''…..why on earth I was included in there….''
Anish on Biel Tournament 2012
Luckily enough, my convincing (6 out of 7) Dutch championship victory served a purpose of a wing-giver for me, something that certainly was an important element for my success in Biel, where I had to compete with the world's very top.
From the very start I was put under pressure with 2 black games against Morozevich and Nakamura (following my black against Smeets in Dutch championship, making it 3 blacks in a row). Yet, I came out perfectly out of that, scoring 1.5/2, with some adventures here and there, the most exciting and surprising being the following one:
Morozevich - Giri (click arrows to follow the game)
It was time to get the white pieces. Playing Etienne I was shocked to find out his recent, sudden and very unexpected passion for KID. I couldn't believe my eyes, but just in case, I prepared a small trick in a long forced line that Etienne encountered a couple of months before, in his game with our Dutch guru Loek van Wely in the French league. The small trick brought large dividends and after that beautiful game, I took an unexpected role of the leader already after 3 rounds.
Intending to develop my success in solid fashion against Wang Hao turned out to be a mistake, as after entering the critical line of Saemisch I suddenly started to doubt and mistrust my preparation and memory. Having some vague recollections that the setup with g3 should be solid, I surprisingly found myself lost pretty much in a couple of more moves. The game was very painful and unpleasant, the way it went, but in such tournament one can't afford to focus too much on the disappointments and fortunately I came back with a perfect mood to give Carlsen hard times with black.
One would expect a rest-day, but no, the tournament had a strange format, in sense that the rest-day divided the tournament into 6 games and 4. That was done to coincide with the open tournament that had 11 games.
Playing the substitute Bologan (after 2 rounds Morozevich dropped out due to health problems and was fortunately very smoothly replaced by Bologan), I couldn't have hoped for a better position out of the opening. My Nd2 may seem modest, but I was quite proud of my setup with Nd2 and Nc2.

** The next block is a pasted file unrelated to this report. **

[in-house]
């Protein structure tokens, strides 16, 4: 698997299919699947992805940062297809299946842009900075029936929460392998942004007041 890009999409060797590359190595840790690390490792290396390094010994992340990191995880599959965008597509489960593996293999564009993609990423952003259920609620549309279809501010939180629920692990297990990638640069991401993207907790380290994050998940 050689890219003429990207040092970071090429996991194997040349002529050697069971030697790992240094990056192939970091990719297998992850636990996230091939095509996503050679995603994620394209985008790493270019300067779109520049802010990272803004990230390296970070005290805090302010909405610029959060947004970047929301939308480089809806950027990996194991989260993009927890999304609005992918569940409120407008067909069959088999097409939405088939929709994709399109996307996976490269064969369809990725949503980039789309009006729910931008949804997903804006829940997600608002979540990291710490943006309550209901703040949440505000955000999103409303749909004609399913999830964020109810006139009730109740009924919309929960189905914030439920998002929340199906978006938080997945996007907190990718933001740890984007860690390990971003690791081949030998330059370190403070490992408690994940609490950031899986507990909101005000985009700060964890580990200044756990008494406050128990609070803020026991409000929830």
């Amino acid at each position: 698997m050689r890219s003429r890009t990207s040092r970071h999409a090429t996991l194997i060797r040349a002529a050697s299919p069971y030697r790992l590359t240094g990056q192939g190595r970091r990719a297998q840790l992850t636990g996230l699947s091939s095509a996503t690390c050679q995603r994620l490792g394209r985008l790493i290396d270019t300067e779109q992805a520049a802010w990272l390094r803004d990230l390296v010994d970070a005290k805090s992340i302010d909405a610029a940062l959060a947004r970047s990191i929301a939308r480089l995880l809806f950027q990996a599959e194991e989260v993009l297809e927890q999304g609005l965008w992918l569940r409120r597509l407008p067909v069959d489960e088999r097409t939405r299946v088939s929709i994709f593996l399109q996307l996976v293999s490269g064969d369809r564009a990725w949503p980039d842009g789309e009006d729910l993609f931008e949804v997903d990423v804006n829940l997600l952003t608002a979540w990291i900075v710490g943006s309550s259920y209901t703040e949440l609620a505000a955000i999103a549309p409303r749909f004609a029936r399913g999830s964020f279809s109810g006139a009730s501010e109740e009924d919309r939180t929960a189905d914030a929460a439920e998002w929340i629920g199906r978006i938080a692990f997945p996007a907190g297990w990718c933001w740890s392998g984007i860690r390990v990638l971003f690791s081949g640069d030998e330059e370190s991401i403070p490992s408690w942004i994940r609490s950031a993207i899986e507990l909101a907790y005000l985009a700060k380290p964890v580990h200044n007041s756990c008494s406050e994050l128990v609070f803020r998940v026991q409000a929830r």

Rest-day it was and it was definitely needed. A warm evening in a restaurant on a hill with a view on the beautiful lake of Biel, made it pass by quickly and before I knew it, I had to face Hikaru with white.
When my next opponent, Etienne Bacrot played 1.e4 (a move he hardly plays these days), I frowned with a feeling of delight, yet I pretty soon regretted my opening choice. Being in an aggressive mood I decided to have fun in Najdorf, but found myself wondering what to do in an unfamiliar position. My bxa3?? could be considered a fruit of misunderstanding and disgust, yet I was rewarded (though not clear for what exactly) with a blunder by my opponent. I finished the game in a computer style, leaving my opponent no time to breath, but it could have been way more difficult had he not been in a harsh time trouble.
Being in a fight for the first place (especially with a 3-1-0 scoring system), I was ready to face Carlsen with White. The tricky Norwegian found yet another lazy way to get out of theory and we ended up on an unknown territory pretty quickly. My Ne5 was a little premature and my advantage (if any) evaporated pretty quickly. The tactics with Nf5! were fun, but just led to a draw.
My lucky (and by the way very friendly) Chinese nemesis Wang Hao managed to even win the tournament, thanks to his aggressive chess combined with the football scoring system achieving perhaps the biggest success in his career.
As for myself, after forgetting the last game, I was glad to find valuable 19 Elo points in my Elo-account, and after a good dinner I left Biel with a feeling of satisfaction and a will to come back there the next time.